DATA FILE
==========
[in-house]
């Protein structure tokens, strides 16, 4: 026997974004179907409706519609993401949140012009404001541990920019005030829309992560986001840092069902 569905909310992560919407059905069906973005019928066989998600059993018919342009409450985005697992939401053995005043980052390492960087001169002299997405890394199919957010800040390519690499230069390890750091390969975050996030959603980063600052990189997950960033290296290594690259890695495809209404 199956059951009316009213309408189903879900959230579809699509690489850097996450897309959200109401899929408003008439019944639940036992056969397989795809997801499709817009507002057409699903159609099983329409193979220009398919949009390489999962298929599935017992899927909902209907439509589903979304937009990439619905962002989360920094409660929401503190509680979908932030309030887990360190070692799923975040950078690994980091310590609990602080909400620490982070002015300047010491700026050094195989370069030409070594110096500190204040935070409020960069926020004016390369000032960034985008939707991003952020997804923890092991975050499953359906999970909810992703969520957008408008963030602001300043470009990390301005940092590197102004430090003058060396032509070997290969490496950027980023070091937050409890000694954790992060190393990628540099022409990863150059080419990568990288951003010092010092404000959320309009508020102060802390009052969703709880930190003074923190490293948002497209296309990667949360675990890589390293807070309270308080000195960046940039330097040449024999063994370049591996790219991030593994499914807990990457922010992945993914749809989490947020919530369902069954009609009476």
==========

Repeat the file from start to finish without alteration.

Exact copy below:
[in-house]
């Protein structure tokens, strides 16, 4: 026997974004179907409706519609993401949140012009404001541990920019005030829309992560986001840092069902 569905909310992560919407059905069906973005019928066989998600059993018919342009409450985005697992939401053995005043980052390492960087001169002299997405890394199919957010800040390519690499230069390890750091390969975050996030959603980063600052990189997950960033290296290594690259890695495809209404 199956059951009316009213309408189903879900959230579809699509690489850097996450897309959200109401899929408003008439019944639940036992056969397989795809997801499709817009507002057409699903159609099983329409193979220009398919949009390489999962298929599935017992899927909902209907439509589903979304937009990439619905962002989360920094409660929401503190509680979908932030309030887990360190070692799923975040950078690994980091310590609990602080909400620490982070002015300047010491700026050094195989370069030409070594110096500190204040935070409020960069926020004016390369000032960034985008939707991003952020997804923890092991975050499953359906999970909810992703969520957008408008963030602001300043470009990390301005940092590197102004430090003058060396032509070997290969490496950027980023070091937050409890000694954790992060190393990628540099022409990863150059080419990568990288951003010092010092404000959320309009508020102060802390009052969703709880930190003074923190490293948002497209296309990667949360675990890589390293807070309270308080000195960046940039330097040449024999063994370049591996790219991030593994499914807990990457922010992945993914749809989490947020919530369902069954009609009476």